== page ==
Costa Rica will lose about $733 million across 15 years in foregone tariffs on U.S. imports if the country approves the Central American Free-Trade Agreement with the United States (CAFTA), according to an analysis done for The Tico Times by the Finance Ministry’s Statistics Department.
Finance Minister Guillermo Zúñiga, who says he hopes Costa Ricans will approve the U.S. free-trade agreement in the Oct. 7 referendum, described the loss as small and easy to compensate.
“Of course we are going to lose,” Zúñiga said. “(But) the total effect … would not even reach 0.4% of GDP … How are we going to compensate? By collecting taxes that this country has not collected.”
Economics Professor Henry Mora at National University (UNA) in Heredia, north of San José, who is vocally anti-CAFTA, acknowledges that the loss “won’t be great” and agrees “we can compensate with a few more taxes.”
Still, the state is strapped for cash and the legislature has been slow to pass reforms that would add income to state coffers. Every little bit of revenue counts for the Finance Ministry, which just last year announced, “We have the tax system of an undeveloped country and the spending aspirations of a developed country … For years we have been talking about a crisis.”
In the context of a larger revenue problem, losses under CAFTA would be an extra, though minor, squeeze on state finances. Some 60% of revenue last year came from internal taxes – for example, on income, merchandise sales and gas. Another 37% came from customs duties that importers must pay on items such as alcohol, soap and other general merchandise. CAFTA would affect only one type of customs duty, tariffs, which last year made up about 5% of state income.
Under CAFTA, 80% of imports from the United States would lose their tariffs immediately. Tariffs on products such as rice, refined oils, sugar, milk and ethanol would be phased out gradually over 20 years. The state would lose about $31.15 million the first year – a 2% decrease in projected revenue – and about $181 million over five years, according to an analysis by Rafael Madrigal, head of the Statistics Department at the Finance Ministry’s Customs Administration.
Costa Rica has long had to adjust to falling tariffs. When Costa Rica entered the General Agreement on Tariffs and Trade (GATT) in 1990, it had to substantially reduce tariffs on imported goods. The average tariff has since fallen from 50% to about 5%, said Customs officer Mario Ulate.
Zúñiga says the Ministry would have to work to compensate for a further reduction in tariffs, but Vice-Minister of Finance José Luis Araya has a different idea. He thinks CAFTA will automatically generate more state revenue by promoting economic activity.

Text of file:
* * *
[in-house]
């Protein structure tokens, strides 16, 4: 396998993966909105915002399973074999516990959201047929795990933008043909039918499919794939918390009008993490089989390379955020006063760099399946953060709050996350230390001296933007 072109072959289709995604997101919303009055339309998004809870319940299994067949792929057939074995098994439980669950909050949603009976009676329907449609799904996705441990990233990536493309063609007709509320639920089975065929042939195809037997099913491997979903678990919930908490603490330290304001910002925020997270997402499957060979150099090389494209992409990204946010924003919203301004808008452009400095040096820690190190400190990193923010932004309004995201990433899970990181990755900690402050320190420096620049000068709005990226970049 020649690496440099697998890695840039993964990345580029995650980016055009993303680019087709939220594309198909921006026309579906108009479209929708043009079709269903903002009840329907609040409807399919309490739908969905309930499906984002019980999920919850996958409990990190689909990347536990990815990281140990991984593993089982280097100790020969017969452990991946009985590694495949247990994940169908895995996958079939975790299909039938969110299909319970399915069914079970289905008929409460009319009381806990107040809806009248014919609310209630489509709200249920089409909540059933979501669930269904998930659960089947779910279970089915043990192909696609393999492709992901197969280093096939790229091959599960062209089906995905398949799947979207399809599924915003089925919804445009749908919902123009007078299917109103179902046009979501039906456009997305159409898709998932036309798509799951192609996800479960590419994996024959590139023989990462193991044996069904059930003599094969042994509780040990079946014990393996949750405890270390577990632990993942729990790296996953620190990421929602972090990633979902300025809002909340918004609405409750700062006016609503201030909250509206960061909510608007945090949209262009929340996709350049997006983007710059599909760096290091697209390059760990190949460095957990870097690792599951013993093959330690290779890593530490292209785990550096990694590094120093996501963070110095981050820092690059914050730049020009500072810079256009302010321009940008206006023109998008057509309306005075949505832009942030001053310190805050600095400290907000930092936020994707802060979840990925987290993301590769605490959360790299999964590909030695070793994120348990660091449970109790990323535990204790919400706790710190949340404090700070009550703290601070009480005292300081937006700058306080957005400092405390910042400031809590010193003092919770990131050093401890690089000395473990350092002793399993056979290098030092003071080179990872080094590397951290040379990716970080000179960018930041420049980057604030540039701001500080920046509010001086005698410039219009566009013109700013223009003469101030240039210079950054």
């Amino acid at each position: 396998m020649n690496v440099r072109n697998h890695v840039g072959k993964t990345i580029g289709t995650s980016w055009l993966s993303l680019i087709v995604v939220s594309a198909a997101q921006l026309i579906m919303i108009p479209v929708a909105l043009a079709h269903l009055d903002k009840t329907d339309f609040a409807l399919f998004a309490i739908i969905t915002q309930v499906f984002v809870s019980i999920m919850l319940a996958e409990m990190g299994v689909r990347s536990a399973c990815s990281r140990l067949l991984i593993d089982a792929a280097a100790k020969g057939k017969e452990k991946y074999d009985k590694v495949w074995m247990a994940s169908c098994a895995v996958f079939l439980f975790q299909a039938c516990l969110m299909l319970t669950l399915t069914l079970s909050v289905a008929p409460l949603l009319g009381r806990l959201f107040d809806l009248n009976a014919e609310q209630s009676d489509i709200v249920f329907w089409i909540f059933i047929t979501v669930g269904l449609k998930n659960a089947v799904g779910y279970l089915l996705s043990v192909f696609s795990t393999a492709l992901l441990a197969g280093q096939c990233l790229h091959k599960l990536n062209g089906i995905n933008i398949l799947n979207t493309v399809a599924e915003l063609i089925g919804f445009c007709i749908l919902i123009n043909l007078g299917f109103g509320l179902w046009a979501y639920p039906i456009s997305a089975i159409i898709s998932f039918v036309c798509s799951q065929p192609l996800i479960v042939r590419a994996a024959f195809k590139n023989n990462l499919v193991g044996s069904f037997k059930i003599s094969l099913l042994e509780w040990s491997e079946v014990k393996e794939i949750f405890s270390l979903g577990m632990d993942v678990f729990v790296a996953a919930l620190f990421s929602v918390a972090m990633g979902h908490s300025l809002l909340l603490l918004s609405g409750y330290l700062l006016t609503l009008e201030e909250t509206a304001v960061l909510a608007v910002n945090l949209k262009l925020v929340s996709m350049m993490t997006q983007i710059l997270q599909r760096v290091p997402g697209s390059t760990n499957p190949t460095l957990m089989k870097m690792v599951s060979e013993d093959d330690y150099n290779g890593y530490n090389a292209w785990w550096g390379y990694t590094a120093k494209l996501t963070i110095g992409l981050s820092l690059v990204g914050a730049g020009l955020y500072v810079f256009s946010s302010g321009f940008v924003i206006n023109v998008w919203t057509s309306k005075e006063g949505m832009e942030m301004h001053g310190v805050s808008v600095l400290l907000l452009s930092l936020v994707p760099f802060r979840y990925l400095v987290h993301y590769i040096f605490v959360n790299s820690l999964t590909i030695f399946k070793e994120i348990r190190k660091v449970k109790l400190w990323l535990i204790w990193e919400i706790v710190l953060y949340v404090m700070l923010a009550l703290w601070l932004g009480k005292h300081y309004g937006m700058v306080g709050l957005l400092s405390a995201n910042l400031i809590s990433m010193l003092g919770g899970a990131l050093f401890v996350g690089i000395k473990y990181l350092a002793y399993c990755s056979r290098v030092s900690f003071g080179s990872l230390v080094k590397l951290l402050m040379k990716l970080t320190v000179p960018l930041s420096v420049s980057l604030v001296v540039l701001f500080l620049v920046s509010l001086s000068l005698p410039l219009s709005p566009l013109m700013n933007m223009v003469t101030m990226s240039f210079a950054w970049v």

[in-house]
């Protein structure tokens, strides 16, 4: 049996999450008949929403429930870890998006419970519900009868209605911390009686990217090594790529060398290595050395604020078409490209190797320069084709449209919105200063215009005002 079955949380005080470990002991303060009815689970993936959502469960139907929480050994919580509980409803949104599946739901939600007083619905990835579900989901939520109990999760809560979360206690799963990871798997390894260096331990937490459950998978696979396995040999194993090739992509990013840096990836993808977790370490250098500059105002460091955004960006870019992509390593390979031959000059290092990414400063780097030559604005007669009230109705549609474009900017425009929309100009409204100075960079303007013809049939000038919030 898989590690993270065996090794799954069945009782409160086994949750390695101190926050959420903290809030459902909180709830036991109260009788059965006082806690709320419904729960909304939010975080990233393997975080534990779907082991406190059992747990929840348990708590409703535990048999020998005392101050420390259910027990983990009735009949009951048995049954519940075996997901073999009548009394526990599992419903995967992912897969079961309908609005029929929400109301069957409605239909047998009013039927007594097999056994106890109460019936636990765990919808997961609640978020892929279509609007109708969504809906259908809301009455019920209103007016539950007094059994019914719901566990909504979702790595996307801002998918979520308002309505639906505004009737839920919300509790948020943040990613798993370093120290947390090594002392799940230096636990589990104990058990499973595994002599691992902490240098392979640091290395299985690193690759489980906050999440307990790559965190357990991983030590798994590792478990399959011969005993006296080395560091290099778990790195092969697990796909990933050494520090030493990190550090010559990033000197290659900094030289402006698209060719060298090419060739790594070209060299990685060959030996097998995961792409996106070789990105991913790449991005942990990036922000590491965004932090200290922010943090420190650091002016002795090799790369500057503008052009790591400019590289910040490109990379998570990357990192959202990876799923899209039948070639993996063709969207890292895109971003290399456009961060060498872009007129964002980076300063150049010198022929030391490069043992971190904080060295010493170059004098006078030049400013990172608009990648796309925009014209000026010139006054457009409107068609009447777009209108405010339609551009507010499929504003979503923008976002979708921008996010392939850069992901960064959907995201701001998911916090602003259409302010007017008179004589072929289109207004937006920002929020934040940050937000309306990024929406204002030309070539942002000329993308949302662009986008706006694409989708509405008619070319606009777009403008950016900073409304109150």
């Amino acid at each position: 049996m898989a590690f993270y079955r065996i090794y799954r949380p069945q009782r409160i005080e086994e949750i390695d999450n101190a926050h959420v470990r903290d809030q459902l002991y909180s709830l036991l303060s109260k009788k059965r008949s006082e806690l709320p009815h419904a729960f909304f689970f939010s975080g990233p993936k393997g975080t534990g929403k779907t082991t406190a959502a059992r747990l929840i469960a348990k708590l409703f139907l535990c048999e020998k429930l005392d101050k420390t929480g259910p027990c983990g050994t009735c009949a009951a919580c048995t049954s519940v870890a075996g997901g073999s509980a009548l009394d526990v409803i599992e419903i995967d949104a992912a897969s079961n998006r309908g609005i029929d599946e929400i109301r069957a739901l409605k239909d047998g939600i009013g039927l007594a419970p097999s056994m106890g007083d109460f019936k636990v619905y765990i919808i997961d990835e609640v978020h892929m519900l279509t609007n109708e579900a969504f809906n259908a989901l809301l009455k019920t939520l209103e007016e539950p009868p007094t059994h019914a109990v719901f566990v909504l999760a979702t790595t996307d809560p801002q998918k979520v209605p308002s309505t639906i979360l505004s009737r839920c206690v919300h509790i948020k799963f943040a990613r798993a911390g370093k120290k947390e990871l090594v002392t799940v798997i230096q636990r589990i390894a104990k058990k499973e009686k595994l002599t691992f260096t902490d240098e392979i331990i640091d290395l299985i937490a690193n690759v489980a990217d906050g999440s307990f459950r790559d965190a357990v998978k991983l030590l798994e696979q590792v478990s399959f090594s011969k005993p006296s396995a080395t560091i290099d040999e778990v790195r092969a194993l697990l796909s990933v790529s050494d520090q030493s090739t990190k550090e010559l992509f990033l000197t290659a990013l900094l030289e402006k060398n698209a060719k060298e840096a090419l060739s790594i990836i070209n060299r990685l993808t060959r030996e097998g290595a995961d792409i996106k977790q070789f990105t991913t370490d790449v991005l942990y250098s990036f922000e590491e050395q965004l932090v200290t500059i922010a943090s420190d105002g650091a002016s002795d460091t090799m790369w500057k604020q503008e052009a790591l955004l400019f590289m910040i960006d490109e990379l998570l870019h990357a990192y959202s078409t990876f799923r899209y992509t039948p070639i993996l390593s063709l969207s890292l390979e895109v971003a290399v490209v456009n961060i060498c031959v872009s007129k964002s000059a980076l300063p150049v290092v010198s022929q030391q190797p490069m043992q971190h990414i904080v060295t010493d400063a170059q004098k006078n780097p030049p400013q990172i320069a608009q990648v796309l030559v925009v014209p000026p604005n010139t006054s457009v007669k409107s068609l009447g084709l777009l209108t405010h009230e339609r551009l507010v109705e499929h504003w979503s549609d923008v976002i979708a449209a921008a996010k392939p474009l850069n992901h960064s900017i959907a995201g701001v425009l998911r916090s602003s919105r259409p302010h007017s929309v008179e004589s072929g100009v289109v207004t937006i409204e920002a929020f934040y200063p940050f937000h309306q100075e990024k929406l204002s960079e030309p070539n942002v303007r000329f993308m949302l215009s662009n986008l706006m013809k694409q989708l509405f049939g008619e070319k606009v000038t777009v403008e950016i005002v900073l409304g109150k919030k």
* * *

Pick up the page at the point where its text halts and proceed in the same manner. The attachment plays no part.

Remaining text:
Some economists agree that CAFTA will increase exports, reduce prices of imported products and boost gross domestic product (GDP) growth. The state’s tax revenue could increase through sales taxes on imported products, income taxes and other local taxes.
“Firms will come to Costa Rica attracted by the conditions here,” said Trade Professor Patricia Rodríguez of the University of Costa (UCR). “(They) will hire people with high salaries … This will allow the state to collect more money because people with good jobs buy houses, pay property tax, pay income tax.”
Mora of UNA, said that argument is pure speculation.
“You really can’t make a clear argument that the free-trade treaty will boost the economy and thus compensate for fiscal losses. It will be very difficult to isolate the treaty’s effect,”Mora said. “We don’t know.”
A Way Out?
With three tax reform bills crawling through the Legislative Assembly, the Finance Ministry has taken matters into its own hands. It recently granted the U.S.-based management and technology consulting firm BearingPoint a two-year $20 million contract to develop and implement a new tax system for Costa Rica. The goal is to improve revenue flow through more efficient collection of taxes, help reduce tax fraud and give Costa Ricans electronic access to their tax records. The Comptroller General’s Office is now deciding whether to give the project the green light.
The Finance Ministry has been cracking down on tax evasion, and expects to collect about $4.4 billion in taxes in 2008 – an 18% increase from this year. That means taxes will make up 15.8% of GDP, which is high for Costa Rica, but low compared to other developed Latin American countries, Zúñiga said.
If the state continues to collect taxes at the same rate as this year Zúñiga continued, it could comply with constitutional requirements for spending up to 2011. But to fund President Oscar Arias’ National Development Plan, which calls for increased spending on education and other social programs, the state would have to substantially increase its revenue (TT, Jan. 26, 2007).
Three bills that would allow the government to collect more taxes have been in various legislative commissions for more than a year, said Ministry advisor Carlos Vargas. One would create a tax on houses worth more than about $240,000, to be used to eradicate the country’s substandard housing (TT, June 1). A second bill would charge an annual $200 fee for corporations.
A third bill would apply a 13% sales tax to nearly all goods and services. (It now applies to most goods but only a few services.) Vargas said the Ministry would present more bills to reform the income tax and potentially tax financial transactions.
The tax system has not seen a major reform since 2003, Vargas said. A controversial nine-bill package proposed by the Abel Pacheco administration (2002-2006) was approved in early 2006 after years of debate. But it was archived after the Constitutional Chamber of the Supreme Court (Sala IV) ruled that the way it was debated violated the Constitution.